Batavia student accused of planning 'Day of Wrath' gets probation

  • A 17-year-old was sentenced to probation and schizophrenia treatment Thursday after pleading guilty to possessing explosives in November 2019. Prosecutors said the teen wrote of a "Day of Wrath" at Batavia High School in which he planned to blow up a bomb in a bathroom, ignite Molotov cocktails and pipe bombs, and kill himself.

    A 17-year-old was sentenced to probation and schizophrenia treatment Thursday after pleading guilty to possessing explosives in November 2019. Prosecutors said the teen wrote of a "Day of Wrath" at Batavia High School in which he planned to blow up a bomb in a bathroom, ignite Molotov cocktails and pipe bombs, and kill himself. Daily Herald file photo

 
 
Updated 5/28/2020 6:57 PM

A teenager accused of planning of a "Day of Wrath" at Batavia High School in which he would detonate a bomb in a bathroom and ignite Molotov cocktails and pipe bombs was sentenced to four years of probation and at least six months of mental health treatment for schizophrenia.

The boy had been held at the Kane County Juvenile Justice Center since his arrest in late November 2019, when FBI agents searched his parents' Batavia house and found a working lab, explosive chemicals, pipes with holes drilled in them, ball bearings to be used as shrapnel, and fuses, according to prosecutors and court testimony.

                                                                                                                                                                                                                       
 

Kane County prosecutors wanted the teen tried as an adult on terrorism charges that could have resulted in life in prison.

Assistant State's Attorney Bridget Sabbia said authorities found a notebook with "Day of Wrath" written in Latin on the cover. "The plan delineated in his notebook ended with him committing suicide," said Sabbia, who did not specify when the attack was to occur.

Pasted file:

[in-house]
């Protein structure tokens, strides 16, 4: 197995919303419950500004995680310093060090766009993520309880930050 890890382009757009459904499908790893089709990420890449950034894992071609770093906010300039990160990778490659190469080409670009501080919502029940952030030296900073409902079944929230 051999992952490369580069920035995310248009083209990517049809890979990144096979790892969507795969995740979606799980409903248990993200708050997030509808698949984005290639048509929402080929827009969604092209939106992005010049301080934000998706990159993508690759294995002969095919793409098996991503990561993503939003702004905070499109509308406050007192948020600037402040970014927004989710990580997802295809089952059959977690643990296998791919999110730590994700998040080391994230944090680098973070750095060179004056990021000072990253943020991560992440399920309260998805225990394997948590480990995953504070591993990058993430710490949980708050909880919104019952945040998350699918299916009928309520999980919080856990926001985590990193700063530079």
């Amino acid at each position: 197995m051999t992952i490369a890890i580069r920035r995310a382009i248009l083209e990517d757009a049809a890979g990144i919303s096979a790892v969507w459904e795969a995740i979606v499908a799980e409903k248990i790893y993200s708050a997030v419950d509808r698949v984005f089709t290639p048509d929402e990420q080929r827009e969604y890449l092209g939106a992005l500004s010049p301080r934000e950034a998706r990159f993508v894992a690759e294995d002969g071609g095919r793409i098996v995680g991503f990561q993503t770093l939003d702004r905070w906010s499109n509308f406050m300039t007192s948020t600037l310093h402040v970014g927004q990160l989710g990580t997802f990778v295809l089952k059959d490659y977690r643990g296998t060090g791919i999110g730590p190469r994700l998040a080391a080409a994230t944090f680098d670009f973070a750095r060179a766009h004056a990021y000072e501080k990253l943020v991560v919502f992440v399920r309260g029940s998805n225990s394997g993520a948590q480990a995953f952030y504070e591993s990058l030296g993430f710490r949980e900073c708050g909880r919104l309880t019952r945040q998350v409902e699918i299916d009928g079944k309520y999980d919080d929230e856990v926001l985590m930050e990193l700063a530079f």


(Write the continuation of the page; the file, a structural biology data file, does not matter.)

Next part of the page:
Thursday was to be the start of a two-day hearing to determine if he would be tried as an adult or if his case would remain in juvenile court. If convicted of a crime in juvenile court, he could be held only until his 21st birthday.

Instead, the teen waived the hearing, agreed to have his case moved to adult court and pleaded guilty to possession of an explosive or incendiary device, a felony that carries a sentence ranging from probation to up to 15 years in prison.

Defense attorney Gary Johnson said the teen's parents had noticed their son being more withdrawn before his arrest but didn't know of his illness. Johnson said the teen's lab was orderly and he would show his parents experiments.

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"(The schizophrenia) was undiagnosed and undetected before this incident. It was there, and nobody knew it," Johnson said. "It's been very hard on (the teen's parents). Their son has a mental illness that needs to be addressed. I personally don't feel like he was going to carry out any plans set forth in that notebook."

No attack occurred, and no bombs were found at the school.

The teen gets credit for 181 days served at the juvenile center and must complete a minimum of six months' treatment at a facility approved by the Kane County state's attorney's office and Kane County Diagnostic Center. His parents will pay for the treatment and must pay $6,900 in restitution to the Kane County sheriff's office, which deployed its bomb squad in the arrest.

Dr. Alexandra Tsang, the diagnostic center's executive director, diagnosed the teen and developed a treatment plan, according to Johnson and court testimony.

Also under the guilty plea accepted by Judge Salvatore LoPiccolo, the teen is banned from Batavia High School grounds, cannot have contact with BHS staff members, may use the internet only for school assignments, cannot possess explosive chemical precursors, must show he is "medication compliant" and is subject to random, unannounced visits from probation officials.

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